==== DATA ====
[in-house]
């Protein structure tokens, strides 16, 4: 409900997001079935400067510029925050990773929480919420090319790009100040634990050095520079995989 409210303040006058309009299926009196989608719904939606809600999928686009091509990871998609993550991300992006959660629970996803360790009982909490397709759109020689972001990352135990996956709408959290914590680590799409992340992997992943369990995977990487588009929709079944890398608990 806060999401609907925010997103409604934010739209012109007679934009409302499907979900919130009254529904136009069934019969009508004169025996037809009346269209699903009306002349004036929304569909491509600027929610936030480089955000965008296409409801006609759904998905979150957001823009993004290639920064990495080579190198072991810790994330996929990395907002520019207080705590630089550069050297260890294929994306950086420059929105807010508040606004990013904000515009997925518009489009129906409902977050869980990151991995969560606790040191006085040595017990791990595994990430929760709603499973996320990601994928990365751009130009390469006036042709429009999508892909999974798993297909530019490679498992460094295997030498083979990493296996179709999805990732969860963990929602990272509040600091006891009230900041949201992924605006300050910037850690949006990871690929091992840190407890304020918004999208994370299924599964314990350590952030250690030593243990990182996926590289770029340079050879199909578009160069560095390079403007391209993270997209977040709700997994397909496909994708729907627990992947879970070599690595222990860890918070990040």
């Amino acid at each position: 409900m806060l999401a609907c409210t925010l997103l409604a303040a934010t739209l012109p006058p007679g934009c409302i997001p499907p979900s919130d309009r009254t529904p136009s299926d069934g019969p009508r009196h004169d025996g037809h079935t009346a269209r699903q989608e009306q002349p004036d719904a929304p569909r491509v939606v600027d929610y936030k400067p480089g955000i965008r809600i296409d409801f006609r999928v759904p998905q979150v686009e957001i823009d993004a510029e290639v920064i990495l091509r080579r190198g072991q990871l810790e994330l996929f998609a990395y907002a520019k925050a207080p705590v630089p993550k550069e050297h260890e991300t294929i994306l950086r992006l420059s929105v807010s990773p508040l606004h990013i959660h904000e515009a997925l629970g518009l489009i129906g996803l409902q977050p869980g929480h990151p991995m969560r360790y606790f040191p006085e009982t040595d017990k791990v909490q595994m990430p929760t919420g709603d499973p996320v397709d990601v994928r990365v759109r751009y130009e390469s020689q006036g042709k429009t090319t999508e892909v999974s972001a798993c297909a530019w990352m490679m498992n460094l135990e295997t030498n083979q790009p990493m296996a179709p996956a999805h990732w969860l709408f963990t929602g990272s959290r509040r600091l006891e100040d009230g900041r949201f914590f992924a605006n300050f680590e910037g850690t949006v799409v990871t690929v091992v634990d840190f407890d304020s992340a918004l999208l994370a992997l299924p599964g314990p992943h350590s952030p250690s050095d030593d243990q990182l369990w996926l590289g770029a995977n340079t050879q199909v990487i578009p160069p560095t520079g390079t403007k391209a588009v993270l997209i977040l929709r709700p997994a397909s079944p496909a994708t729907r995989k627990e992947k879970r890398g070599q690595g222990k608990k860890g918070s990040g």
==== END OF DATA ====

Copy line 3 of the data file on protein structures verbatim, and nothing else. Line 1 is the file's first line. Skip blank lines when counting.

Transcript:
């Amino acid at each position: 409900m806060l999401a609907c409210t925010l997103l409604a303040a934010t739209l012109p006058p007679g934009c409302i997001p499907p979900s919130d309009r009254t529904p136009s299926d069934g019969p009508r009196h004169d025996g037809h079935t009346a269209r699903q989608e009306q002349p004036d719904a929304p569909r491509v939606v600027d929610y936030k400067p480089g955000i965008r809600i296409d409801f006609r999928v759904p998905q979150v686009e957001i823009d993004a510029e290639v920064i990495l091509r080579r190198g072991q990871l810790e994330l996929f998609a990395y907002a520019k925050a207080p705590v630089p993550k550069e050297h260890e991300t294929i994306l950086r992006l420059s929105v807010s990773p508040l606004h990013i959660h904000e515009a997925l629970g518009l489009i129906g996803l409902q977050p869980g929480h990151p991995m969560r360790y606790f040191p006085e009982t040595d017990k791990v909490q595994m990430p929760t919420g709603d499973p996320v397709d990601v994928r990365v759109r751009y130009e390469s020689q006036g042709k429009t090319t999508e892909v999974s972001a798993c297909a530019w990352m490679m498992n460094l135990e295997t030498n083979q790009p990493m296996a179709p996956a999805h990732w969860l709408f963990t929602g990272s959290r509040r600091l006891e100040d009230g900041r949201f914590f992924a605006n300050f680590e910037g850690t949006v799409v990871t690929v091992v634990d840190f407890d304020s992340a918004l999208l994370a992997l299924p599964g314990p992943h350590s952030p250690s050095d030593d243990q990182l369990w996926l590289g770029a995977n340079t050879q199909v990487i578009p160069p560095t520079g390079t403007k391209a588009v993270l997209i977040l929709r709700p997994a397909s079944p496909a994708t729907r995989k627990e992947k879970r890398g070599q690595g222990k608990k860890g918070s990040g």